I. Is it true, that all men, of every age and condition, must die? Then learn, that all men are sinners, in some sense or the other.—From this universal natural effect, we argue the universal moral cause—the effect we see is universal; therefore the cause must be so also. Were there one man, woman, or child, without sin, they could not die; for who of the human race ever perished, being innocent? None ever did. They are all considered in a state of sin, and treated as such in the moral government of God. This is clearly the Apostle’s account of the matter, Rom. V. 12. Wherefore, by one man (vix. Adam) sin entered into the world, and death by sin; and so death has passed upon all men, for that all have sinned.
That awful monster sin, by means of satan that old serpent, made its first entrance into the garden of Eden, into this once happy and innocent world, and paved the way for universal death and ruin to follow; and not only the death of the body, but the death of the soul, the better and more noble part of man; deprived it of spiritual life and infused a deadly moral poison, which will prove its utter and eternal undoing; without that precious antidote, the sovereign grace of God, expel the poison, and make a spiritual cure.—The wages of sin, say the Apostle in another place, is death; by which we may understand a threefold death; spiritual, temporal, and eternal. What a dreadful monster is sin, that has brought with it such a long train of evils, extending through all times, and to eternity! There is more evil in sin, than there is in any thing else in the universe. Natural death is the most striking of all visible evils. When we see it coming on one of our fellow creatures in the most distressing circumstances of pain, and a raging delirium, it is indeed enough to overwhelm the feeling mind.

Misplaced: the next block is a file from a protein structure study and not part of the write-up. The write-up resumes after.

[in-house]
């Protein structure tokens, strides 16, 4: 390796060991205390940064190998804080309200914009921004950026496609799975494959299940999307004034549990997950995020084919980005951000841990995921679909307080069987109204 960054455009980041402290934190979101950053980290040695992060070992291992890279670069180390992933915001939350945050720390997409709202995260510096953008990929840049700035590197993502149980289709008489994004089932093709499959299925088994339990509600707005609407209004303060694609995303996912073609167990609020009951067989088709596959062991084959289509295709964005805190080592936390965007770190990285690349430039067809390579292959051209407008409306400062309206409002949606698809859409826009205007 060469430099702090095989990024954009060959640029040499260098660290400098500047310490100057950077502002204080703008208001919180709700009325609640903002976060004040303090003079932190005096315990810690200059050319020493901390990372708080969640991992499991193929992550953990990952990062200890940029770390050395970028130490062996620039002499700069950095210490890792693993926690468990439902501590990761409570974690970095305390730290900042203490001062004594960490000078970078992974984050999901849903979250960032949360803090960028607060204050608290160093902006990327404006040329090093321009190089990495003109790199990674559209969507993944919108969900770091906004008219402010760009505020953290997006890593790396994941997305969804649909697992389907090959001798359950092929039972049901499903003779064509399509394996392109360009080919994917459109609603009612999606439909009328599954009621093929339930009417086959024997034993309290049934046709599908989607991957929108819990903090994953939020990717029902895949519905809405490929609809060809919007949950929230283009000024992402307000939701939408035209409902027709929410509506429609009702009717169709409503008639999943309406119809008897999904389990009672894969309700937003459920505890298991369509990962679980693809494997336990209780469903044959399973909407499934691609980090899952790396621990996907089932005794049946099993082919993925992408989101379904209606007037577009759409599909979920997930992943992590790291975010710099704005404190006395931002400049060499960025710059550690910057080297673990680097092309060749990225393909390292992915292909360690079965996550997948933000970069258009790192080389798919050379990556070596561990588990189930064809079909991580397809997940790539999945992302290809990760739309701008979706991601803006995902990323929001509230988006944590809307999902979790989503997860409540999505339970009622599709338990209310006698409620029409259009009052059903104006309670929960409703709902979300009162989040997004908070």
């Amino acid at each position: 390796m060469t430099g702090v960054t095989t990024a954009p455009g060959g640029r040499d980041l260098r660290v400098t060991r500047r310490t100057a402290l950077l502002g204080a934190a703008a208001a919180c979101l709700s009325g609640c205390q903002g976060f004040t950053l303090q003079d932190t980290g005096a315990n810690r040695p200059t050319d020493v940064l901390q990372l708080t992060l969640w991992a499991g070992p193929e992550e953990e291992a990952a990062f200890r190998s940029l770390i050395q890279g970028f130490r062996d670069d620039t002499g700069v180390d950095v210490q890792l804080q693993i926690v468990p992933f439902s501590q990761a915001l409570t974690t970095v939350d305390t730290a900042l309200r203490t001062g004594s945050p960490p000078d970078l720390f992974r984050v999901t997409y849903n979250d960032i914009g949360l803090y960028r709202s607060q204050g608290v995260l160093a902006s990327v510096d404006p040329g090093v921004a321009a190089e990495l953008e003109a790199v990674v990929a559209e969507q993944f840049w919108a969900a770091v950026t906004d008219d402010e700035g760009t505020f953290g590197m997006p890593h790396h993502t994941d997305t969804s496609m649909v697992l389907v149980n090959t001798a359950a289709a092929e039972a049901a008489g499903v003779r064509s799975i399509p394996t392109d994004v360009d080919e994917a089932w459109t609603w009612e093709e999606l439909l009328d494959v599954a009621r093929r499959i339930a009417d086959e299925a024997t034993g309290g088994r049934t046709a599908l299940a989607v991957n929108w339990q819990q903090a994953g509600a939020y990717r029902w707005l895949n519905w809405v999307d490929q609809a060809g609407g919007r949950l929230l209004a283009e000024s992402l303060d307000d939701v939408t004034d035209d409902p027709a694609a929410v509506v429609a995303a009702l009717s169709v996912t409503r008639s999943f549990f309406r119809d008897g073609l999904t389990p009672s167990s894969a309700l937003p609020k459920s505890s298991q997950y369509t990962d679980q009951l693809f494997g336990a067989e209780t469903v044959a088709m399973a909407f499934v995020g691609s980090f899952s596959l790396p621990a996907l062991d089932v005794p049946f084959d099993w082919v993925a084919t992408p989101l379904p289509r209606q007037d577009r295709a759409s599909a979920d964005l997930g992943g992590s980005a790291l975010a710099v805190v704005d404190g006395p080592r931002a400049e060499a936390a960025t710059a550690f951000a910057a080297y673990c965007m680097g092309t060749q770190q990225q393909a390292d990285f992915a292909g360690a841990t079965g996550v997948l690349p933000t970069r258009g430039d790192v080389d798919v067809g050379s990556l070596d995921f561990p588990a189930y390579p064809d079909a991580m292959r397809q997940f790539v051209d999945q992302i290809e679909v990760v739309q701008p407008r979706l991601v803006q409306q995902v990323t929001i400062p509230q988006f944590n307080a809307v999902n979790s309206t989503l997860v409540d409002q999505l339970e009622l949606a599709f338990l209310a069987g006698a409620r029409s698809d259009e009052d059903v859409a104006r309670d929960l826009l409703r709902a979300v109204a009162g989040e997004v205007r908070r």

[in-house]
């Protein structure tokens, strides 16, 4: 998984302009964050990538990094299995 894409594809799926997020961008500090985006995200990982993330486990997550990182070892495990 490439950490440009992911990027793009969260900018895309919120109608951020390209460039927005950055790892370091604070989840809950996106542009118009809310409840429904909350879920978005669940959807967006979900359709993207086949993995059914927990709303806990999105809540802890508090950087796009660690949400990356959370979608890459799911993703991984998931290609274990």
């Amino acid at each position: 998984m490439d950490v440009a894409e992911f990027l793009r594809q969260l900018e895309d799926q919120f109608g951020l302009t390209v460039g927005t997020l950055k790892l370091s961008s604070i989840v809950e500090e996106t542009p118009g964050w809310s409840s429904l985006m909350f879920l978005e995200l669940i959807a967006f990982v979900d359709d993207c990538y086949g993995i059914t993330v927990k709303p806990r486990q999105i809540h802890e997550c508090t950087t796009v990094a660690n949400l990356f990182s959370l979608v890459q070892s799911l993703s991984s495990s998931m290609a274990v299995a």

But what is this to the full demerit of sin? It is nothing—it is less than nothing—it is lighter than vanity. When we see death spreading into all the families of the earth, and breaking asunder the most tender ties of nature; severing the husband from the wife, and the wife from the husband; parents from children, and children from parents; and destroying all their earthly hopes forever; turning the whole world, as it were, into a great house of mourning; in this view, death appears to be a great and complicated evil.
But what is this to the evil of sin? It is no more, comparatively, than the small dust of the balance to immensity. Nothing is a match for the evil of sin, but endless punishment. This is what a holy God has threatened sinners with, in his holy word; and what he may justly inflict upon them.